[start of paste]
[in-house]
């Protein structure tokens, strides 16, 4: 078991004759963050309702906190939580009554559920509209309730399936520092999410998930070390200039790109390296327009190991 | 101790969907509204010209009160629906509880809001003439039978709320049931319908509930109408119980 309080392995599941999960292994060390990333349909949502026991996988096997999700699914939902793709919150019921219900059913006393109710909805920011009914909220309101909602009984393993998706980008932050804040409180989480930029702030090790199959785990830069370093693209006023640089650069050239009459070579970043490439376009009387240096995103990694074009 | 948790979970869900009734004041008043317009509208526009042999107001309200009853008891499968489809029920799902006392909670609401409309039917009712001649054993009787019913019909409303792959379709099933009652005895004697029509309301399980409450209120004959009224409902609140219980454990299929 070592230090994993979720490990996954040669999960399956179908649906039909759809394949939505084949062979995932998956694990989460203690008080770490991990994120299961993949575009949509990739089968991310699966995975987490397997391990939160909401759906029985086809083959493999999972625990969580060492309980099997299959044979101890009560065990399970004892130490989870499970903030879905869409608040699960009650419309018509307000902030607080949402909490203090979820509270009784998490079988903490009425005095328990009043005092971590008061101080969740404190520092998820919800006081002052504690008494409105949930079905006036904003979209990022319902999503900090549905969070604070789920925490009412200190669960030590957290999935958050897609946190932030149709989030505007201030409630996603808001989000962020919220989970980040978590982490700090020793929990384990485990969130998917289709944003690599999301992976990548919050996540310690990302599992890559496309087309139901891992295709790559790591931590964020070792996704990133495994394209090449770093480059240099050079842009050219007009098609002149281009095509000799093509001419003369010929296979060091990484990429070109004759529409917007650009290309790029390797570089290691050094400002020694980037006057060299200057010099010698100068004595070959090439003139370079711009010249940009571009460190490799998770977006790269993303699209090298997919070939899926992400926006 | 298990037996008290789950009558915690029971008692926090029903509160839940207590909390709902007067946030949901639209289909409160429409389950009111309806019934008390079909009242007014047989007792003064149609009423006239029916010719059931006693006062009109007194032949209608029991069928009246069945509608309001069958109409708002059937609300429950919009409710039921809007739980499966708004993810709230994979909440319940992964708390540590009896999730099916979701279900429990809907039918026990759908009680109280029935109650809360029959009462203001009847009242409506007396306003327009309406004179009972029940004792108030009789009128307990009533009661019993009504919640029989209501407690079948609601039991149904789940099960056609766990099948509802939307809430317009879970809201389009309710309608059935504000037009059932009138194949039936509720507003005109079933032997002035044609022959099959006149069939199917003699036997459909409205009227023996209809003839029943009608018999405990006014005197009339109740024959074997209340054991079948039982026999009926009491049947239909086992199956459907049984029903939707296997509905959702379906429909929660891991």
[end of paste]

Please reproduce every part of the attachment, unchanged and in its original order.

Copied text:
[in-house]
């Protein structure tokens, strides 16, 4: 078991004759963050309702906190939580009554559920509209309730399936520092999410998930070390200039790109390296327009190991 | 101790969907509204010209009160629906509880809001003439039978709320049931319908509930109408119980 309080392995599941999960292994060390990333349909949502026991996988096997999700699914939902793709919150019921219900059913006393109710909805920011009914909220309101909602009984393993998706980008932050804040409180989480930029702030090790199959785990830069370093693209006023640089650069050239009459070579970043490439376009009387240096995103990694074009 | 948790979970869900009734004041008043317009509208526009042999107001309200009853008891499968489809029920799902006392909670609401409309039917009712001649054993009787019913019909409303792959379709099933009652005895004697029509309301399980409450209120004959009224409902609140219980454990299929 070592230090994993979720490990996954040669999960399956179908649906039909759809394949939505084949062979995932998956694990989460203690008080770490991990994120299961993949575009949509990739089968991310699966995975987490397997391990939160909401759906029985086809083959493999999972625990969580060492309980099997299959044979101890009560065990399970004892130490989870499970903030879905869409608040699960009650419309018509307000902030607080949402909490203090979820509270009784998490079988903490009425005095328990009043005092971590008061101080969740404190520092998820919800006081002052504690008494409105949930079905006036904003979209990022319902999503900090549905969070604070789920925490009412200190669960030590957290999935958050897609946190932030149709989030505007201030409630996603808001989000962020919220989970980040978590982490700090020793929990384990485990969130998917289709944003690599999301992976990548919050996540310690990302599992890559496309087309139901891992295709790559790591931590964020070792996704990133495994394209090449770093480059240099050079842009050219007009098609002149281009095509000799093509001419003369010929296979060091990484990429070109004759529409917007650009290309790029390797570089290691050094400002020694980037006057060299200057010099010698100068004595070959090439003139370079711009010249940009571009460190490799998770977006790269993303699209090298997919070939899926992400926006 | 298990037996008290789950009558915690029971008692926090029903509160839940207590909390709902007067946030949901639209289909409160429409389950009111309806019934008390079909009242007014047989007792003064149609009423006239029916010719059931006693006062009109007194032949209608029991069928009246069945509608309001069958109409708002059937609300429950919009409710039921809007739980499966708004993810709230994979909440319940992964708390540590009896999730099916979701279900429990809907039918026990759908009680109280029935109650809360029959009462203001009847009242409506007396306003327009309406004179009972029940004792108030009789009128307990009533009661019993009504919640029989209501407690079948609601039991149904789940099960056609766990099948509802939307809430317009879970809201389009309710309608059935504000037009059932009138194949039936509720507003005109079933032997002035044609022959099959006149069939199917003699036997459909409205009227023996209809003839029943009608018999405990006014005197009339109740024959074997209340054991079948039982026999009926009491049947239909086992199956459907049984029903939707296997509905959702379906429909929660891991």